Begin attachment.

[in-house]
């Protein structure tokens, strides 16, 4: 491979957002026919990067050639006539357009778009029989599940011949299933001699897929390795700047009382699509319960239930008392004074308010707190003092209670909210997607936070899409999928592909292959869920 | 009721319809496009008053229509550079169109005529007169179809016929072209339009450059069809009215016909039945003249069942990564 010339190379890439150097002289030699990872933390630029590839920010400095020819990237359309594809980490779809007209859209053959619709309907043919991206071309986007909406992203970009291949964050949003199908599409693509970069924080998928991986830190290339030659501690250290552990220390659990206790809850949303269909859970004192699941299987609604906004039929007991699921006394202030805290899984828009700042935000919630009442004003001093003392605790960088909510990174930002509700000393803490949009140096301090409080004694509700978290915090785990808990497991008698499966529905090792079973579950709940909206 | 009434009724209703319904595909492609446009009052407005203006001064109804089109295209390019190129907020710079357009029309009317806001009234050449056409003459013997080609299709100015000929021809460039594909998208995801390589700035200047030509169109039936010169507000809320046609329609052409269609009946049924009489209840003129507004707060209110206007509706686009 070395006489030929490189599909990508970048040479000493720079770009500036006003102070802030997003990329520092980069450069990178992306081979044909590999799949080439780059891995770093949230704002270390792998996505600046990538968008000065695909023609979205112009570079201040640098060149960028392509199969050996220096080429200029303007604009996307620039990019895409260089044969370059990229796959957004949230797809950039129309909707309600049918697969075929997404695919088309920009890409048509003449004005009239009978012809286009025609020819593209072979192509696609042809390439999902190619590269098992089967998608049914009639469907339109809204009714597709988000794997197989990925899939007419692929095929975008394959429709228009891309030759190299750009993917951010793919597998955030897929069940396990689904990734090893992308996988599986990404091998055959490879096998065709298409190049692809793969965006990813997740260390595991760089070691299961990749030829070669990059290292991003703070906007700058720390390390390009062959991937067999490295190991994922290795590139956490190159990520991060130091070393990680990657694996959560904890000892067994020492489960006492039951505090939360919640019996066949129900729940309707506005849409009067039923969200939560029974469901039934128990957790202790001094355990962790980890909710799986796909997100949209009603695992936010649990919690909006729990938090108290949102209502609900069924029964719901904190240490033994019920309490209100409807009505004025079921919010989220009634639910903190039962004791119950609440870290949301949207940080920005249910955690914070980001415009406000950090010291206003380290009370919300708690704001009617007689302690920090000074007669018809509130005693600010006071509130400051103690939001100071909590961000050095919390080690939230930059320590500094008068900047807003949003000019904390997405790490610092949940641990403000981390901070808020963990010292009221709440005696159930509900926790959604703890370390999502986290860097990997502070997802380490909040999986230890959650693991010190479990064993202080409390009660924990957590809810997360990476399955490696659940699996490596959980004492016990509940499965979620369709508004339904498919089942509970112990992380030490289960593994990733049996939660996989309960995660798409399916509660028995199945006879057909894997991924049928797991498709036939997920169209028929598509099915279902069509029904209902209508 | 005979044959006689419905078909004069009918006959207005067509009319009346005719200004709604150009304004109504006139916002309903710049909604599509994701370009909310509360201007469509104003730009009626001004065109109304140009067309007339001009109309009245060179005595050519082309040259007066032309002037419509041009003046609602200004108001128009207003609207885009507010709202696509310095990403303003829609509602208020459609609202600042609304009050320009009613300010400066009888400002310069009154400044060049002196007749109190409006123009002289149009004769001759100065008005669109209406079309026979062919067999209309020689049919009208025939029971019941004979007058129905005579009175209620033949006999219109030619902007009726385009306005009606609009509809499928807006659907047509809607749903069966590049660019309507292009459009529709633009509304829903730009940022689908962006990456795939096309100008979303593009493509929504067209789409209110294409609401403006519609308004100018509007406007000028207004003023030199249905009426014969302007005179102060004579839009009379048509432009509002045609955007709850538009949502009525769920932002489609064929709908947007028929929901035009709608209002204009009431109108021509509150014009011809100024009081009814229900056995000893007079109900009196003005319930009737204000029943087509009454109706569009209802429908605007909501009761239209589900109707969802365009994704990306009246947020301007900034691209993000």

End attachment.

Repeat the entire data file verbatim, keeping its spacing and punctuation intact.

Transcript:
[in-house]
């Protein structure tokens, strides 16, 4: 491979957002026919990067050639006539357009778009029989599940011949299933001699897929390795700047009382699509319960239930008392004074308010707190003092209670909210997607936070899409999928592909292959869920 | 009721319809496009008053229509550079169109005529007169179809016929072209339009450059069809009215016909039945003249069942990564 010339190379890439150097002289030699990872933390630029590839920010400095020819990237359309594809980490779809007209859209053959619709309907043919991206071309986007909406992203970009291949964050949003199908599409693509970069924080998928991986830190290339030659501690250290552990220390659990206790809850949303269909859970004192699941299987609604906004039929007991699921006394202030805290899984828009700042935000919630009442004003001093003392605790960088909510990174930002509700000393803490949009140096301090409080004694509700978290915090785990808990497991008698499966529905090792079973579950709940909206 | 009434009724209703319904595909492609446009009052407005203006001064109804089109295209390019190129907020710079357009029309009317806001009234050449056409003459013997080609299709100015000929021809460039594909998208995801390589700035200047030509169109039936010169507000809320046609329609052409269609009946049924009489209840003129507004707060209110206007509706686009 070395006489030929490189599909990508970048040479000493720079770009500036006003102070802030997003990329520092980069450069990178992306081979044909590999799949080439780059891995770093949230704002270390792998996505600046990538968008000065695909023609979205112009570079201040640098060149960028392509199969050996220096080429200029303007604009996307620039990019895409260089044969370059990229796959957004949230797809950039129309909707309600049918697969075929997404695919088309920009890409048509003449004005009239009978012809286009025609020819593209072979192509696609042809390439999902190619590269098992089967998608049914009639469907339109809204009714597709988000794997197989990925899939007419692929095929975008394959429709228009891309030759190299750009993917951010793919597998955030897929069940396990689904990734090893992308996988599986990404091998055959490879096998065709298409190049692809793969965006990813997740260390595991760089070691299961990749030829070669990059290292991003703070906007700058720390390390390009062959991937067999490295190991994922290795590139956490190159990520991060130091070393990680990657694996959560904890000892067994020492489960006492039951505090939360919640019996066949129900729940309707506005849409009067039923969200939560029974469901039934128990957790202790001094355990962790980890909710799986796909997100949209009603695992936010649990919690909006729990938090108290949102209502609900069924029964719901904190240490033994019920309490209100409807009505004025079921919010989220009634639910903190039962004791119950609440870290949301949207940080920005249910955690914070980001415009406000950090010291206003380290009370919300708690704001009617007689302690920090000074007669018809509130005693600010006071509130400051103690939001100071909590961000050095919390080690939230930059320590500094008068900047807003949003000019904390997405790490610092949940641990403000981390901070808020963990010292009221709440005696159930509900926790959604703890370390999502986290860097990997502070997802380490909040999986230890959650693991010190479990064993202080409390009660924990957590809810997360990476399955490696659940699996490596959980004492016990509940499965979620369709508004339904498919089942509970112990992380030490289960593994990733049996939660996989309960995660798409399916509660028995199945006879057909894997991924049928797991498709036939997920169209028929598509099915279902069509029904209902209508 | 005979044959006689419905078909004069009918006959207005067509009319009346005719200004709604150009304004109504006139916002309903710049909604599509994701370009909310509360201007469509104003730009009626001004065109109304140009067309007339001009109309009245060179005595050519082309040259007066032309002037419509041009003046609602200004108001128009207003609207885009507010709202696509310095990403303003829609509602208020459609609202600042609304009050320009009613300010400066009888400002310069009154400044060049002196007749109190409006123009002289149009004769001759100065008005669109209406079309026979062919067999209309020689049919009208025939029971019941004979007058129905005579009175209620033949006999219109030619902007009726385009306005009606609009509809499928807006659907047509809607749903069966590049660019309507292009459009529709633009509304829903730009940022689908962006990456795939096309100008979303593009493509929504067209789409209110294409609401403006519609308004100018509007406007000028207004003023030199249905009426014969302007005179102060004579839009009379048509432009509002045609955007709850538009949502009525769920932002489609064929709908947007028929929901035009709608209002204009009431109108021509509150014009011809100024009081009814229900056995000893007079109900009196003005319930009737204000029943087509009454109706569009209802429908605007909501009761239209589900109707969802365009994704990306009246947020301007900034691209993000």